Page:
Table 1: Investigations

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Figure 1: Chest X ray

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He was started on treatment for COVID-19 as per the national guidelines. Hyponatremia after ICU admission was confirmed with low plasma osmolarity 239 mOSM/kgH20, normal urine osmolarity 234 mOSM/kgH20, with high urinary sodium 46 mEq/L in the absence of any hypovolemia. Hence, according to the time of onset and severity criteria of hyponatremia, the patient was diagnosed to have acute severe symptomatic hyponatremia with need of urgent correction. Our first priority was to reach safe sodium level of 120 mEq/L with maximum permissible sodium correction rate 8–12 mEq/day in 24 h. One hundred ml of 3% saline bolus was given over 20–30 min followed by titrated slow infusion 25 ml/h for 24 h as per sodium levels. Serum sodium was measured every 4–6 hourly and within 24 h the sodium concentration reached 120 mEq/L and normalized to 132 mEq/L over the next 3 days. COVID-19 management was continued with steroid, anticoagulation, and lung-protective ventilation. The patient was eventually extubated on the 4th day without any neurological deficit. He was discharged from the ICU on the 5th day and later followed up in the endocrinology department with normal electrolytes.


  Discussion Top


SIADH was first described by Bartter and Schwartz as the cause of euvolemic hyponatremia.[1]

Diagnostic criteria for SIADH comprise low plasma sodium concentration, low plasma osmolarity, urine osmolarity typically >100 mOsm/kg, urine sodium concentration >30 mmol/l, low-normal plasma urea, serum creatinine, uric acid, clinical euvolemia, absence of adrenal, thyroid, pituitary and renal insufficiency, no recent use of a diuretic, and appropriate clinical context.[2]

There are several well-documented causes of SIADH most common being head injury, brain tumors, central nervous system infections, postoperative procedures, and drugs such as anticonvulsants. It can also occur in extracranial tumors where ectopic production of ADH is high. Hyponatremia is frequently associated with community-acquired pneumonia and one of the underlying mechanisms is SIADH.[3] Hyponatremia was also found to be associated with higher risk of severe illness and increased in-hospital mortality in patients with COVID-19.[4],[5]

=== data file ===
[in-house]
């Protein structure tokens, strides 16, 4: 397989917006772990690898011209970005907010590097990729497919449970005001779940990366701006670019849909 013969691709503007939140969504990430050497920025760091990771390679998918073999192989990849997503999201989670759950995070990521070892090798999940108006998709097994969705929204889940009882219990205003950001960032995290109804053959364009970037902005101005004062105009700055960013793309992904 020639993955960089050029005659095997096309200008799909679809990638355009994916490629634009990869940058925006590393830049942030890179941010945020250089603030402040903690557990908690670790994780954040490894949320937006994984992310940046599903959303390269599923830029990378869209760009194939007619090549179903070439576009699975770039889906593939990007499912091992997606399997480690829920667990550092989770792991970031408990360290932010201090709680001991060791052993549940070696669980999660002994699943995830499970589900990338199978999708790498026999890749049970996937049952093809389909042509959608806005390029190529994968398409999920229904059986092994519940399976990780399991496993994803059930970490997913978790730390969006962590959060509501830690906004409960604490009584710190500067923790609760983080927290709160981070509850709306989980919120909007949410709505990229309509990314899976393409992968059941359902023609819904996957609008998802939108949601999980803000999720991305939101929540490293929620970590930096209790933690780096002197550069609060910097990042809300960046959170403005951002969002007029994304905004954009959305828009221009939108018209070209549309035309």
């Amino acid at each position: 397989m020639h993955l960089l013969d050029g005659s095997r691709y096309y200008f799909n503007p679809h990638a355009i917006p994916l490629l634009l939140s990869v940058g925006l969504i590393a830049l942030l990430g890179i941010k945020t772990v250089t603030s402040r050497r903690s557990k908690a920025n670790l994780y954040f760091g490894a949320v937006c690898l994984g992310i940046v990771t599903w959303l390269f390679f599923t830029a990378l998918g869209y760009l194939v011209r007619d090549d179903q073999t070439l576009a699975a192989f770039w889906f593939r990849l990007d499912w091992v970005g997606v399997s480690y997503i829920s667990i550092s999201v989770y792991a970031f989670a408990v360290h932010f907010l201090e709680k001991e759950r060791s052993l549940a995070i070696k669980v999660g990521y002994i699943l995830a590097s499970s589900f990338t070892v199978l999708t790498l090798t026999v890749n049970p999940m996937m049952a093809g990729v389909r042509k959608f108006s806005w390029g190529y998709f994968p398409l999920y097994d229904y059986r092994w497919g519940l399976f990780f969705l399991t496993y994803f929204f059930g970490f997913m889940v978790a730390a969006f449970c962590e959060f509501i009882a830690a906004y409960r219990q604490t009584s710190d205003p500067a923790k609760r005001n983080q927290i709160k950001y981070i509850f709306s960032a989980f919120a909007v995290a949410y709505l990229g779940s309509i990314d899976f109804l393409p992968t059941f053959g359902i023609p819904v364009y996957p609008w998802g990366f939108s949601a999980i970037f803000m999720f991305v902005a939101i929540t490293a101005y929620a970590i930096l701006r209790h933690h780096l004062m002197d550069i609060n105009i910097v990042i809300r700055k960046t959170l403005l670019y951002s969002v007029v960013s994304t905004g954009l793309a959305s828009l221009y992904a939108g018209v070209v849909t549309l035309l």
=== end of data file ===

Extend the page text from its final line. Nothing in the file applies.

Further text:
Our patient was euvolemic with normal thyroid, hepatic, renal, and lipid status so attempts were made to find out the primary etiology of hyponatremia. Neither biochemical investigation nor radiological imaging suggested any obvious cause of SIADH except coexisting COVID-19. Even though the cortisol levels were not checked patient did not have any symptoms suggestive of pituitary or adrenal insufficiency. Hence, in accordance to SIADH criteria, diagnosis of acute severe hyponatremia, secondary to SIADH attributed to COVID-19 pneumonia, was confirmed.

Proposed pathophysiology of hyponatremia in COVID-19 is multifactorial ranging from inadequate immune response causing kidney damage,[6] the presence of viral particles in the kidney,[7] and expression of angiotensin-converting enzymes which are also found in the heart, lung, and intestines.[8] Hyponatremia was found as an independent predictor of higher mortality in pneumonia indicating the need for early diagnosis and proper medical management of the patient.[9],[10]

Symptoms associated with hyponatremia encompass a broad spectrum of clinical presentation ranging from subtle cognitive deficiencies to life-threatening neurological disturbances as seen in our patient. Diagnosis of hyponatremia requires assessment of volume status of the patient along with ruling out other causes such as hypothyroidism and adrenal insufficiency which results in similar water and electrolyte disturbances. According to the existing data, the cause of hyponatremia in COVID-19 includes mainly SIADH and digestive losses of sodium through vomiting and diarrhea.[11]